The Chicago Guide to Grammar, Usage, and Punctuation

BA Garner (University of Chicago Press, 2016), 552pp, £31.50 (hbk)
ISBN 978 0 226 18885 0

Reviewed by Helen Ward

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This is a book for people who are interested in grammar. Considering the title, you might think that goes without saying, but when I say ‘interested’, I mean seriously interested. This is a book for the grammar and language enthusiast – the grammar and language enthusiast who likes a methodical, scientific approach and who wants rules and clear guidance. On the whole, it has the character of a prescriptive manual (although there is the occasional nod in the direction of descriptive grammar). The blurb claims that Garner ‘has written the definitive guide for writers who want their prose to be both memorable and correct’. The emphasis being definitely on ‘correct’.

Garner has divided the book into five parts: the traditional parts of speech (with sections on nouns, adverbs, etc), syntax, word formation, word usage and punctuation. Each section is subdivided into ‘points’ of varying length that are numbered consecutively throughout the book, finishing at point 558. Most points are a paragraph or two in length, but a few range over a number of pages. Point 434, ‘Glossary of troublesome expressions’, is, I think, the longest at almost 100pp, and features well-known linguistic traps such as affect/effect, as well as less obvious ones such as abrogate/arrogate. (And how revealing, and in a way how charming, is that use of the word ‘troublesome’!)

In spite of the apparent thoroughness and comprehensiveness, there are topics that the author nevertheless has to present in a way that rather skates over the surface. Take the section on the active and passive voice, for example, in the section on ‘properties of verbs’. The author mentions that generally the active voice should be used in preference to the passive, but acknowledges that the passive has a role. This is all well and good. Yes, we may use the passive to reflect a different point of view, and we may use it to ‘evade or to deflect responsibility’, but there’s more to it than that, and in my view the most important thing is not to be able to identify the passive voice reliably, as the author states, but to be able to use it effectively.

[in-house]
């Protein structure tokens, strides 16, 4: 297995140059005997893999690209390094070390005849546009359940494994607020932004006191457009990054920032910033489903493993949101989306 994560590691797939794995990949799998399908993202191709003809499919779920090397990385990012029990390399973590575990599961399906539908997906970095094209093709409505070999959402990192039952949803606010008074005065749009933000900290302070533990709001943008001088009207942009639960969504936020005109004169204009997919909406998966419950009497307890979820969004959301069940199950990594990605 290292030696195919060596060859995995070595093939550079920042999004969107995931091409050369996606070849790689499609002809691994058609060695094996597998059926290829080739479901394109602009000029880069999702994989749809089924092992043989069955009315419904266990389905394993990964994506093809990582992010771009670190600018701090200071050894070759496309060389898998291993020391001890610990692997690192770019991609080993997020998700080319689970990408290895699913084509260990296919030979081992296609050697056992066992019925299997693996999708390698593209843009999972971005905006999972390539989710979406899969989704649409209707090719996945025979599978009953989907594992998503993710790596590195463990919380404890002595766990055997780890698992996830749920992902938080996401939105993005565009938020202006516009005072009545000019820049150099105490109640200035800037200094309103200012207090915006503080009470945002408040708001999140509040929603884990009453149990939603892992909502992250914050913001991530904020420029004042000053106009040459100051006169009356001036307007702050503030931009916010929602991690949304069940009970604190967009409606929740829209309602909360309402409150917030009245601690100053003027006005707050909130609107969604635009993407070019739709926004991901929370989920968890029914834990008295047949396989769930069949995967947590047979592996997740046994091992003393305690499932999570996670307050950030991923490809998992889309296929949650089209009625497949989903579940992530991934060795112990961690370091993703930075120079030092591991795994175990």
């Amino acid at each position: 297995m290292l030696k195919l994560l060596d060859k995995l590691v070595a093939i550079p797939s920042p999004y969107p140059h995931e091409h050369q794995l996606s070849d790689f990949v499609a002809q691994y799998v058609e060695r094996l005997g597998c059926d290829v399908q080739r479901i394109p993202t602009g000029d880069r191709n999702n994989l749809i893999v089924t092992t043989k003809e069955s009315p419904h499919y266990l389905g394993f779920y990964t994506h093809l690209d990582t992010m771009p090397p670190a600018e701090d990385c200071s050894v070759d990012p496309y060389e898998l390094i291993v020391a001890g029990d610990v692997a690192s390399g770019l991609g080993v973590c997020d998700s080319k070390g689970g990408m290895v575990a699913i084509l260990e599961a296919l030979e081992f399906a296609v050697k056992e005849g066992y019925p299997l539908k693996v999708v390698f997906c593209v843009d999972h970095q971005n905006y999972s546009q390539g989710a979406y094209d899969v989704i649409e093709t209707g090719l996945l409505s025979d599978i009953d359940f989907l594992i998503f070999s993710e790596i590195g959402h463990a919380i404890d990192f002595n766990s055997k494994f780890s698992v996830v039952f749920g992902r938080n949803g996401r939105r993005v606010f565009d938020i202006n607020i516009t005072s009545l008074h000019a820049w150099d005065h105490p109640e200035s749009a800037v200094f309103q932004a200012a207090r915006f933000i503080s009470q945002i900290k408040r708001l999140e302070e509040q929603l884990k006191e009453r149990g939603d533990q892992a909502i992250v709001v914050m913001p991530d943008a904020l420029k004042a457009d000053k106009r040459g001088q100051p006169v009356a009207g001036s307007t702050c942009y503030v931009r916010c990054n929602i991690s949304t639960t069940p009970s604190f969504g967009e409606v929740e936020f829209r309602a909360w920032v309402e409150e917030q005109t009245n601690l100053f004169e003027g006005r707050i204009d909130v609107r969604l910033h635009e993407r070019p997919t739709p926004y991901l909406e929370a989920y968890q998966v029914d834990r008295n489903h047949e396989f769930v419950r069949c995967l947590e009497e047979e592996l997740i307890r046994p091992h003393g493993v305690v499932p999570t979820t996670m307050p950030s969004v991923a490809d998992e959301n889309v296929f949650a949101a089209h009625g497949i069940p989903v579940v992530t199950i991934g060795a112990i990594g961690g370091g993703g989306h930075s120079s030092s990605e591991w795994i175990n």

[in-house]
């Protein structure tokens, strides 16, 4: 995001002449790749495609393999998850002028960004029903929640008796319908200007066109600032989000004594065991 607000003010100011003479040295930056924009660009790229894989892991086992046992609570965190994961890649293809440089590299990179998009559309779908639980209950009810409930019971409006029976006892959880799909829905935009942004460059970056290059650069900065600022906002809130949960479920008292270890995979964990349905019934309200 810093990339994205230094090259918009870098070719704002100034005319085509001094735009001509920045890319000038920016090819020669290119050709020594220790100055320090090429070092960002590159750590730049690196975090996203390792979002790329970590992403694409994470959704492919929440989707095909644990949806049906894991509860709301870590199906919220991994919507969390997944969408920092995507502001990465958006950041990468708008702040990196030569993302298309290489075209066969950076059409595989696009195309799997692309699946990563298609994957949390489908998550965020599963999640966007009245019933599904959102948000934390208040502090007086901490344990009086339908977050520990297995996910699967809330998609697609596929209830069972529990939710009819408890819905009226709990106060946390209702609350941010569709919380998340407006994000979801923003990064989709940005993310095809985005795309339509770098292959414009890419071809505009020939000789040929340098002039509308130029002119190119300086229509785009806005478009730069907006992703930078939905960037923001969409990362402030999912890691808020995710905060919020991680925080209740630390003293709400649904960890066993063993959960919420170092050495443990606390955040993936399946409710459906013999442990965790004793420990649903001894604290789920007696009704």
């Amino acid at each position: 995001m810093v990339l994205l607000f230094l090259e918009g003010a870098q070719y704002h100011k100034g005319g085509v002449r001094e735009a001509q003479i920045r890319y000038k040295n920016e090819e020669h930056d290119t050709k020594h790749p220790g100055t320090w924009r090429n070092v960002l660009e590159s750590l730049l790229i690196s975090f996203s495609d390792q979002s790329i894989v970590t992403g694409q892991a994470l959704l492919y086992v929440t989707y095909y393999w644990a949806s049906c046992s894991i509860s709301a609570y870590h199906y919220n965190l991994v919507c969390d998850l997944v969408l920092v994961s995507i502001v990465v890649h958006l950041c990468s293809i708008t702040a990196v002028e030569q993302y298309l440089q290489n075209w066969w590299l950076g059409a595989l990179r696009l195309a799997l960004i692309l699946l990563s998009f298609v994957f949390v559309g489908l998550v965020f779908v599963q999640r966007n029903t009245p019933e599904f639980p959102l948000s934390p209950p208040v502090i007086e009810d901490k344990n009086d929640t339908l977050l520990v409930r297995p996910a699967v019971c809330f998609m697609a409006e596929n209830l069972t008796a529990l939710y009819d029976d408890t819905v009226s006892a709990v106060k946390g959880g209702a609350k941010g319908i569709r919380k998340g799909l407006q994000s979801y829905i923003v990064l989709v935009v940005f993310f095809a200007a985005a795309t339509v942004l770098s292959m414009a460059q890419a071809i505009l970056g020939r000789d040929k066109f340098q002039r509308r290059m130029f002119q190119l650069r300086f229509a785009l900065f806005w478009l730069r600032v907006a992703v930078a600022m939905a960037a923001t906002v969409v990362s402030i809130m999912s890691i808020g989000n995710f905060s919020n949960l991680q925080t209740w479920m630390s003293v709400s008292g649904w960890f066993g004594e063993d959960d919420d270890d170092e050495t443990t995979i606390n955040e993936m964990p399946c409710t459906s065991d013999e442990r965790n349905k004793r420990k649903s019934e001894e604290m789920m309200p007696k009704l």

However, if you have an interest in the English language, open this book at almost any page and you will find something to inform and entertain you. The very feel and look of the book – its length, its typeface, the slightly yellow colour of the paper – give it a sense of authority. I think it will appeal to native speakers and very advanced nonnative speakers who are not confident speakers or writers, as well as those grammar enthusiasts who can’t get enough of language analysis and who like to know what rules they may be inadvertently breaking. I can think of more accessible and useful guides to English grammar and usage, but who doesn’t want another reference book on their shelves? On a more serious note, if you are editing a book for an American readership, then this book will certainly be useful.

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